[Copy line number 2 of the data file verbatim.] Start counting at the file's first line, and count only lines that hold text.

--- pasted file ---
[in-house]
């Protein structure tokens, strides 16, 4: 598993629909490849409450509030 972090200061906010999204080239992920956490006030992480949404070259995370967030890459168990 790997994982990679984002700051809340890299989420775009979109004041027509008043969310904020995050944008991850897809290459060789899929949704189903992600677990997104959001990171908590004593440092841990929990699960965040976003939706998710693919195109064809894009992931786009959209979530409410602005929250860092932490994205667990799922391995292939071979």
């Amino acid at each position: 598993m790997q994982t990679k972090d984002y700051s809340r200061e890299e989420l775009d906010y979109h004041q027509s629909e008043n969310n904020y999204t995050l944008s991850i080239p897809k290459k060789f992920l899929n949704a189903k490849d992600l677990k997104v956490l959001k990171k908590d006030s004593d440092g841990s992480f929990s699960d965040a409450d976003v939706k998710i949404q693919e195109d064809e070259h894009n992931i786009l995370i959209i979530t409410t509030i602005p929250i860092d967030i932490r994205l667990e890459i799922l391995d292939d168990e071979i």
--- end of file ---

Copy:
């Protein structure tokens, strides 16, 4: 598993629909490849409450509030 972090200061906010999204080239992920956490006030992480949404070259995370967030890459168990 790997994982990679984002700051809340890299989420775009979109004041027509008043969310904020995050944008991850897809290459060789899929949704189903992600677990997104959001990171908590004593440092841990929990699960965040976003939706998710693919195109064809894009992931786009959209979530409410602005929250860092932490994205667990799922391995292939071979």